As companies began operating complex systems in the 80s and 90s, the solution to finding less expensive ways of performing mental or cognitive tasks relied largely on global labor arbitrage, creating the global $250B outsourcing market.
Automation is not a new concept. We have been automating physical human labor for hundreds of years. The advent of the computer opened the door for automation of men- t a l rather than physical tasks. Recently, a new breed of software platforms is automating complex mental reasoning tasks that we might characterize as cognitive labor.
“Recently, a new breed of softwareplatforms isautomating complexmental reasoningtasks that we mightcharacterize ascognitive labor”
There has been plenty of hype about this most recent wave of automation. When you peel back the covers on today’s technology, it’s real. This isn’t a “someday, this would be pretty cool” sort of thing. This is here, and it has its sights set squarely on the outsourcing industry; an industry built on using lower cost labor to perform what is now largely automatable work.
What is Robotic Process Automation?
Terminology in this new wave of automation is still getting settled. The big catch-all label is Robotic Process Automation (RPA). However, the term RPA includes a wide spectrum of capabilities:
• Task automation (doing things),
• Interpretive automation (understanding inputs such as images or natural language)
• Precognitive automation (if, then, else rule-based decision making)
• Cognitive automation (decision making)
• Machine learning (learning how to make new decisions)
• Intelligence automation (human l ike intuition, making decisions, and establishing future structures for gaining additional knowledge and capability)
If you can build a process map, chances are good it can be automated. What’s more, bots don’t fat finger an input, get sick, complain, or get tired, and the new platforms track every action performed. A typical bot can do the work of two to five people depending on the application. Costs to perform the work drop by 50-90 percent.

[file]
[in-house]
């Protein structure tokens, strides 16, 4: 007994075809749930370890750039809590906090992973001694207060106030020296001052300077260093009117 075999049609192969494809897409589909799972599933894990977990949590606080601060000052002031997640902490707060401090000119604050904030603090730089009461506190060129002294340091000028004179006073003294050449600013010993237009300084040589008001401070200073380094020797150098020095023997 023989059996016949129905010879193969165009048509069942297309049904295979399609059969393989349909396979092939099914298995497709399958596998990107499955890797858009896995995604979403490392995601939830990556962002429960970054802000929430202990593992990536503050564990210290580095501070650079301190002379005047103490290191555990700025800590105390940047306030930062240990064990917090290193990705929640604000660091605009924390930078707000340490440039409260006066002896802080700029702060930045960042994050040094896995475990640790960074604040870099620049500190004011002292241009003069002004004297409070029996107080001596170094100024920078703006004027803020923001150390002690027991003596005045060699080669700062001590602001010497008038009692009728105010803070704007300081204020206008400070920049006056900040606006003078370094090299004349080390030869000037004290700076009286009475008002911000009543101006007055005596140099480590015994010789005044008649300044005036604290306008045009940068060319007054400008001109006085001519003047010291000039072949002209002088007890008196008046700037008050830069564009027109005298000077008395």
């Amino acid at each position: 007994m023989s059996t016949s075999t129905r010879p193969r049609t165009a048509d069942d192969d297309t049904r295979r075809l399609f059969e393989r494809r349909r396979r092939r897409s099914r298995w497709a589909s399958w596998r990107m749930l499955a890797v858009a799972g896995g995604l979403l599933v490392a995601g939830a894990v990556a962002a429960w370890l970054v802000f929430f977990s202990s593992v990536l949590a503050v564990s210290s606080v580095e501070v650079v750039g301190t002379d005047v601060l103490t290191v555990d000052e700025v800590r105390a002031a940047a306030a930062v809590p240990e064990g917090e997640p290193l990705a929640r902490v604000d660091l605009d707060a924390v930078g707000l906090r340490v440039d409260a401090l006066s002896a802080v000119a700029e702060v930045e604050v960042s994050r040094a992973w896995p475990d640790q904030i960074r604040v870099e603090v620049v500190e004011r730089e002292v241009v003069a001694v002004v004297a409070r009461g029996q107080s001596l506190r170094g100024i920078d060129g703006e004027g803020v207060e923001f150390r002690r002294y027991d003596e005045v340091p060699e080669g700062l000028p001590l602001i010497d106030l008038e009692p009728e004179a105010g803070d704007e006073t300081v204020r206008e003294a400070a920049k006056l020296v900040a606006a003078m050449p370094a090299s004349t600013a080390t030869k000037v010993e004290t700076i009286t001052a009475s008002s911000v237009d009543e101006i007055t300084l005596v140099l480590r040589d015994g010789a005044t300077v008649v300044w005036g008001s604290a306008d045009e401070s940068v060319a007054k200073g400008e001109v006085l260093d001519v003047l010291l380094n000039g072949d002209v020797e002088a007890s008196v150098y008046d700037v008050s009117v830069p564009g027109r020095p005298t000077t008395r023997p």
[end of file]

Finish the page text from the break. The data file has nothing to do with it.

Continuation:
Today, with these new tools and a couple of weeks of training, a reasonably skilled subject matter expert can create a “bot” eliminating repetitive tasks that just a few years ago could only be done by a human being. The new tools are platform independent. If the task involved requires accessing multiple systems, transforming data or inputs, and assessing complex scenarios, you can build a bot to do it.
Why Now? What Changed?
Our rapidly evolving digital world provides an important foundation for automation tools. We all live by calendars, communicate in text, and have a transactional history or fingerprint that is discoverable and usable. This digital world means that a bot can interact in much the same way we ourselves are interacting until recently, software was focused on automating a human task. The new tools are using trainable a layer of software to operate other multiple software platforms the same way a person would.
The Impact on Industry and Specifically Outsourcing
For businesses everywhere, automation offers a new alternative to how things get done. We live in an increasingly cloud based, digital world. The new automation puts a big shiny new tool in the tool belts of corporate leadership. After adopting ERP and process standards, the logical next step in cost reduction was to outsource the work. Now there is a new option.
Outsourcing providers are wrestling with this new reality. The vast majority of outsourced work was chosen for its repetitive or rule-based nature. This work is now first on the list for potential automation. Consider the options if you are a provider:
1) Proactively approach your clients. Develop a plan to apply automation. Offer them a 60 percent reduction in cost and hope you can keep your client while cannibalizing your own revenue stream.
2) Quietly automate the work you are doing for your client and hope that by the time they figure out what is going on, you are in a position to offer to drop their price by 75 percent.
3) Ignore all of this and wonder what happens when they either:
a. Automate the outsourced work.
b. Don’t renew because they are working with outsourcer B who is offering automation and a much lower price.
4) Get into the automation business, helping your current and potential clients, but at nowhere near the revenues and margins you previously enjoyed.
5) All of the above.
Service providers are agonizing over these options.
Putting It in Perspective
The future of work is changing quickly. Automating wide swaths of administrative burdens will free us up to focus on higher value work. We will be able to spend more of our time on interesting and higher value work. At the same time, it will disrupt many jobs common today.
While the impact of the new world of automation is real, so are the principles Gartner’s Hype Cycle and Adoption Curve. What is compelling for the outsourcing industry is that a high percentage of the work is technology enabled. This means that this work, before other work, is going to be influenced first and most significantly by automation.
Service providers are looking at contracts and renewal dates, assessing the sophistication of their clients, and trying to figure out what to do. How it is all going to sort itself out is uncertain. What is certain is that automation is to the outsourcing industry what digital media streaming was to Blockbuster or digital imaging was to Kodak. Lee Coulter